Cytological, molecular, and clinical features of noninvasive follicular thyroid neoplasm with papillary-like nuclear features versus invasive forms of follicular variant of papillary thyroid carcinoma.

BACKGROUND: The noninvasive follicular variant of papillary thyroid carcinoma (PTC) has an indolent clinical behavior in comparison with other PTCs, including the invasive follicular variant of papillary thyroid carcinoma (IFVPTC). Recently, the term noninvasive follicular thyroid neoplasm with papillary-like nuclear features (NIFTP) was introduced to emphasize the low biological potential of these tumors. This study compares clinical, cytological, and molecular features of NIFTP and IFVPTC.

METHODS: The study consisted of 97 thyroid fine-needle aspiration biopsy (FNAB) cases with corresponding surgical pathology from the pathology archives of the Massachusetts General Hospital. The collected patient data included the following: age, sex, type of surgery, tumor size, and prior cytological diagnosis with The Bethesda System for Reporting Thyroid Cytopathology. A molecular analysis using anchored multiplex polymerase chain reaction was per- formed for all cases. Each case was reviewed and subclassified histologically as NIFTP or IFVPTC. Cytology slides were scored semiquantitatively for nuclear atypia. The statistical analysis was performed with the nonparametric Mann-Whitney test.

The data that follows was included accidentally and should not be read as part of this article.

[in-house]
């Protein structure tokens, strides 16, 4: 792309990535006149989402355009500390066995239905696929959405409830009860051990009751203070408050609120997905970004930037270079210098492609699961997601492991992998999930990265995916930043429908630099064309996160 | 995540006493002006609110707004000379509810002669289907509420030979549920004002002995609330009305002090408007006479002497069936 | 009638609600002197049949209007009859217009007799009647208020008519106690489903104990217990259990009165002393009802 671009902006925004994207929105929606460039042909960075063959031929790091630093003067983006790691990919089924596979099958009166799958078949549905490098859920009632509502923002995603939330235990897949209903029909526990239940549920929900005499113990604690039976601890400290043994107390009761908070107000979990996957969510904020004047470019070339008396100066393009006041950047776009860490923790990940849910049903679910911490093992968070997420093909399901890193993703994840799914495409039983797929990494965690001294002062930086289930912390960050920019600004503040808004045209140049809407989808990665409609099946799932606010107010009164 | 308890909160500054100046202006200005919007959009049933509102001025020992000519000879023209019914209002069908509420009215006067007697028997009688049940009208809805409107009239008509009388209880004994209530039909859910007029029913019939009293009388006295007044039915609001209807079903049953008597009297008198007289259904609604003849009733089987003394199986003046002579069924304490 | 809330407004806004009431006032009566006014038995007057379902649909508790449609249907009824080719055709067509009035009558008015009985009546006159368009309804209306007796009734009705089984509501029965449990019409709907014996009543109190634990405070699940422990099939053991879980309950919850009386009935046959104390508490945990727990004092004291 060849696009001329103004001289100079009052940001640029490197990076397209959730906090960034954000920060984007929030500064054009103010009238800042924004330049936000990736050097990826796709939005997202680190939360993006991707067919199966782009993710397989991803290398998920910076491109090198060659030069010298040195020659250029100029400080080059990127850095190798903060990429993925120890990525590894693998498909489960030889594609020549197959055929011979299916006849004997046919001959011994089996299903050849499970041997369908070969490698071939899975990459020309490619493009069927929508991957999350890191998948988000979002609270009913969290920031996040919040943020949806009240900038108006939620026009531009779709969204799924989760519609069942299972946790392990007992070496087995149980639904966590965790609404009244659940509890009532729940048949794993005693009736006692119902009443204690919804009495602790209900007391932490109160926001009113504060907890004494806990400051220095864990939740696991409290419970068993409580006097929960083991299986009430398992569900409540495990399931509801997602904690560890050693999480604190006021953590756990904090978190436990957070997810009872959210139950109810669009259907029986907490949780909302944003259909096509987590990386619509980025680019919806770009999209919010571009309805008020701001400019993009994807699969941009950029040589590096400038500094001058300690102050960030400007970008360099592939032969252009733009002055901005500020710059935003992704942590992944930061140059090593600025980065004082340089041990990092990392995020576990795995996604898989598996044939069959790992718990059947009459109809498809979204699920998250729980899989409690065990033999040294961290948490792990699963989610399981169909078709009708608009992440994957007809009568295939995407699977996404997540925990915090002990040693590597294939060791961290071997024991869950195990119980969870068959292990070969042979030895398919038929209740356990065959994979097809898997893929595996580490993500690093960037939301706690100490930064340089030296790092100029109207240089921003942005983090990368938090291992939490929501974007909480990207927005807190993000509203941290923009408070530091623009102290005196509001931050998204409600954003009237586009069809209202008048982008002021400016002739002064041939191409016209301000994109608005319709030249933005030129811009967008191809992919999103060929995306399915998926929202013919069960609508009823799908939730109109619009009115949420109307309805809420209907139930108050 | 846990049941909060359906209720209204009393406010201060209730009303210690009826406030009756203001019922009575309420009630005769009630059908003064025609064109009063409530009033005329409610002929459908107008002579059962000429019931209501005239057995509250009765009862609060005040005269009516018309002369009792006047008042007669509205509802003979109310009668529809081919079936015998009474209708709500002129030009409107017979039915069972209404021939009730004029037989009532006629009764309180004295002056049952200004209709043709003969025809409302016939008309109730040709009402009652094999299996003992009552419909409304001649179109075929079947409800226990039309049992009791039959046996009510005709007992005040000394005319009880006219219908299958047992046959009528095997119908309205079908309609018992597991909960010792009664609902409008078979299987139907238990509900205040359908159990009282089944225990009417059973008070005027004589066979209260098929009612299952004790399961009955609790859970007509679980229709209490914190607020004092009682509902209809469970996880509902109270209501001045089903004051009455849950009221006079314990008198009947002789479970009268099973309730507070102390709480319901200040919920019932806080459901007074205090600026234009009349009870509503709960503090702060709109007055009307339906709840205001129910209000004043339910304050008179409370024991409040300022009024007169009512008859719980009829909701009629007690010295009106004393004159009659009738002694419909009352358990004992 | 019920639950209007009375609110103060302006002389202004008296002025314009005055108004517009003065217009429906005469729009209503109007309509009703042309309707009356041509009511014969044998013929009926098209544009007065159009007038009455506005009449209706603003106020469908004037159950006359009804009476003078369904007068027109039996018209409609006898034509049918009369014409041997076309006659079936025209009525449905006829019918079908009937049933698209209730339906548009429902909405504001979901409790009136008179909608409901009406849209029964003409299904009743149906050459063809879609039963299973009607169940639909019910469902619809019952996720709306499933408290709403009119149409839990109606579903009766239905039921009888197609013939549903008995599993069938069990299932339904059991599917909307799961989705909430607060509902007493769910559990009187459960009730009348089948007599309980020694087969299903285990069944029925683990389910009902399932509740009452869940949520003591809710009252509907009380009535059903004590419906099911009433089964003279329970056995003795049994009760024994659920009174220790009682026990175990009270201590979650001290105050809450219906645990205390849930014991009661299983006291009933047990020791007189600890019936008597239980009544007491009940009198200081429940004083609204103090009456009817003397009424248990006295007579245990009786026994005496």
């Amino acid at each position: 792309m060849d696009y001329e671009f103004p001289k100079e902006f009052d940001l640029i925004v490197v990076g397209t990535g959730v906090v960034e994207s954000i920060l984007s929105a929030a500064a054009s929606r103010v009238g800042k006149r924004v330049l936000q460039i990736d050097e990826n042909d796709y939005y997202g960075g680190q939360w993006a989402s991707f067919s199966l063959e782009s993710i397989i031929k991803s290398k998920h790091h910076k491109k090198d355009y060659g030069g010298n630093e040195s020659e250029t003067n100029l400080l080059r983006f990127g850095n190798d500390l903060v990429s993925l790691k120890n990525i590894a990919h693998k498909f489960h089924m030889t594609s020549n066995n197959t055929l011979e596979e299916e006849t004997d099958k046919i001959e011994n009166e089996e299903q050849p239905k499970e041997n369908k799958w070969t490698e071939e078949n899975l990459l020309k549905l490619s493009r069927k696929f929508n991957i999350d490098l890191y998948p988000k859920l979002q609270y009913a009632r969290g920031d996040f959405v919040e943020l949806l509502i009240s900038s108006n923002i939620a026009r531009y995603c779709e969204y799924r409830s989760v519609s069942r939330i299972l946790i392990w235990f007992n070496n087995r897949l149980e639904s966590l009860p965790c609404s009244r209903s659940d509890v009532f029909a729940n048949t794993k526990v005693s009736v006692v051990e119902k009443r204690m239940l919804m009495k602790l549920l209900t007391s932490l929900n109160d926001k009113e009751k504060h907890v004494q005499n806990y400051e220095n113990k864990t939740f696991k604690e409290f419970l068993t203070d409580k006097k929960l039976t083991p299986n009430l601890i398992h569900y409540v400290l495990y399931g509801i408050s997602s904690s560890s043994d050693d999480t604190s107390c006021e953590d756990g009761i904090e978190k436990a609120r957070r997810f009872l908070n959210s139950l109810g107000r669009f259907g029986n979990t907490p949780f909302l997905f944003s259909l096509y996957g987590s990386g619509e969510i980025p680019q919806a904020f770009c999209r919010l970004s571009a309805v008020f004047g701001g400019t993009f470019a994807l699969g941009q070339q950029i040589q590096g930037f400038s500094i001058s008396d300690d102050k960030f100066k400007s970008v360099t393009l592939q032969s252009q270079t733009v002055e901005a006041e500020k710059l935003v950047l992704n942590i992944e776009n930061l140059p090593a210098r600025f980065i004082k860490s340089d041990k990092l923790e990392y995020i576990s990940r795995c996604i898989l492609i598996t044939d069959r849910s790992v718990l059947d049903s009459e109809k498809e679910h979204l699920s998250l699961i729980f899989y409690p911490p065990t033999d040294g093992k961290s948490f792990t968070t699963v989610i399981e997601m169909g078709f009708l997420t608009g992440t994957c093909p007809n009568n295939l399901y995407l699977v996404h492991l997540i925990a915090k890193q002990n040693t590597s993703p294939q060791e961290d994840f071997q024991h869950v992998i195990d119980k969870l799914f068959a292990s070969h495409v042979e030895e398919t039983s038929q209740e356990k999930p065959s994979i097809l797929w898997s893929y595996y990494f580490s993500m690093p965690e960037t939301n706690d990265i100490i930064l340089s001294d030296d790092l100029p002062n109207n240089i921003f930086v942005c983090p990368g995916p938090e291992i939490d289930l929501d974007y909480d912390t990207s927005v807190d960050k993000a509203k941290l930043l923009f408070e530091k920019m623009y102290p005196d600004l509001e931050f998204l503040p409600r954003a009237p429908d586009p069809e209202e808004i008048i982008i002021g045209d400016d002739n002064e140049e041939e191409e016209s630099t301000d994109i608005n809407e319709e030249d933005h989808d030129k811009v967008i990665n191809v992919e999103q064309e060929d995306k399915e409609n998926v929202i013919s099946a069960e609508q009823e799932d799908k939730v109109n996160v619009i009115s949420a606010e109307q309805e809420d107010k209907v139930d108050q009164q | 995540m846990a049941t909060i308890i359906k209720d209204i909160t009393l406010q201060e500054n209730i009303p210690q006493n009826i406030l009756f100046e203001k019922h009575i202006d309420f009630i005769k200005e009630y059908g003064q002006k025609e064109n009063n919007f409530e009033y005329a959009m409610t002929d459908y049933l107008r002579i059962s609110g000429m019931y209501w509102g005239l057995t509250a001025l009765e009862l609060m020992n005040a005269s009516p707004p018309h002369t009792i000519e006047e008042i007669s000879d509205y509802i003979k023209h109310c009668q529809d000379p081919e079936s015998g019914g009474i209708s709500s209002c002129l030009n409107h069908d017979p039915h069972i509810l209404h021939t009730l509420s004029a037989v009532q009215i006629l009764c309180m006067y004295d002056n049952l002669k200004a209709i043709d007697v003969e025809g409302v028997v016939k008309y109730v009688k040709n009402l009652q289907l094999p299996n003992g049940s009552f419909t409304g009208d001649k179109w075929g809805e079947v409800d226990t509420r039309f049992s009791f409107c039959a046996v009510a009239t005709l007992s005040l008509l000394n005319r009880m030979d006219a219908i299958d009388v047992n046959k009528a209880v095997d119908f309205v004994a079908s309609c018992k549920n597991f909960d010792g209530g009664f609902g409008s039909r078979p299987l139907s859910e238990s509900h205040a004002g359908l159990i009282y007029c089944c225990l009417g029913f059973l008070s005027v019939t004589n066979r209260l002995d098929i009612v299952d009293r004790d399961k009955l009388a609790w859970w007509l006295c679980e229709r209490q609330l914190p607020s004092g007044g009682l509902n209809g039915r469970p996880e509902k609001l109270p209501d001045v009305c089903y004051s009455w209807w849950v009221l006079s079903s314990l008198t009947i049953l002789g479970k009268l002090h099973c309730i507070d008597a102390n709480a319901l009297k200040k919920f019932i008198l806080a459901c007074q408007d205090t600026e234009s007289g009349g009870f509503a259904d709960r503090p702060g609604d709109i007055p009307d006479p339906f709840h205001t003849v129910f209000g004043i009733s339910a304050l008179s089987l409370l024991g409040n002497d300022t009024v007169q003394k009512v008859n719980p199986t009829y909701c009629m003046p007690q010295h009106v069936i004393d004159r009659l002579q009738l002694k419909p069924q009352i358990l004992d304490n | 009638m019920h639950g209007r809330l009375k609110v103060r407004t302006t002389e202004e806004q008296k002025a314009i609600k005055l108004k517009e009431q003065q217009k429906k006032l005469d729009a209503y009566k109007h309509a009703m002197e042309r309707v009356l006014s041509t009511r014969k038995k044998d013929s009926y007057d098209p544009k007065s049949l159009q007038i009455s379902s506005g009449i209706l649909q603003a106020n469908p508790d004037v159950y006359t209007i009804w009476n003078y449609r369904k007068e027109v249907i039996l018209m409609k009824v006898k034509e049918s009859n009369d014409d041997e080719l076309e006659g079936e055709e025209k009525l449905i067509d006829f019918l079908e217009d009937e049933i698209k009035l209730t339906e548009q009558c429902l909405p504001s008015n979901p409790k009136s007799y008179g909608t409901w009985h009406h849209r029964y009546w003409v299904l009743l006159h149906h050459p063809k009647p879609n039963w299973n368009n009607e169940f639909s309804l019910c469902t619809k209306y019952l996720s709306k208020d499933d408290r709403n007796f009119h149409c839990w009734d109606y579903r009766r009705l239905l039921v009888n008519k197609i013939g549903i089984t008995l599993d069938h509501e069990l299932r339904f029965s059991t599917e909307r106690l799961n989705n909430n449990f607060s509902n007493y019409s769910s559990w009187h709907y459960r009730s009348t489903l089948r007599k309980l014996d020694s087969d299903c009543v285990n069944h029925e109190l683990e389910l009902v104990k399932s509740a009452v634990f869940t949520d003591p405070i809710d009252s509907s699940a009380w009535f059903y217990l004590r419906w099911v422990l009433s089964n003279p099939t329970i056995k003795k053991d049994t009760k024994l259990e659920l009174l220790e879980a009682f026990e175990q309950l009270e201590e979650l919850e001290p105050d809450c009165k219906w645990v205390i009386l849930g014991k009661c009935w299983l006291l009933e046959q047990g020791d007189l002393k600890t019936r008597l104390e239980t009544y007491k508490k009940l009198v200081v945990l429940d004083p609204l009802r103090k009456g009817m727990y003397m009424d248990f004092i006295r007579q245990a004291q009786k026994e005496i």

RESULTS: The 97-case cohort consisted of 50 NIFTP cases and 47 IFVPTC cases, including 18 encapsulated IFVPTC cases and 29 nonencapsulated IFVPTC cases. Differences in the type of surgery (P5.0399), molecular features (P 5.0141), cytological classification (P 5.0266), and nuclear scores (P 5.0141) between NIFTP and IFVPTC were observed. There was overlap in the cytological classification of NIFTP and IFVPTC; however, NIFTP was more often classified as atypia of undetermined significance/follicular lesion of undetermined significance or follicular neoplasm/suspicious for fol- licular neoplasm in comparison with both subsets of IFVPTC. NIFTP was primarily associated with mutations in RAS, whereas an equal number of IFVPTC cases were associated with BRAFV600E or with RAS mutations.

CONCLUSIONS: Despite differences in the cytological classification and molecular profiles between NIFTP and IFVPTC, the degree of overlap makes it unlikely that most cases of NIFTP and IFVPTC can be accurately distinguished with FNAB.

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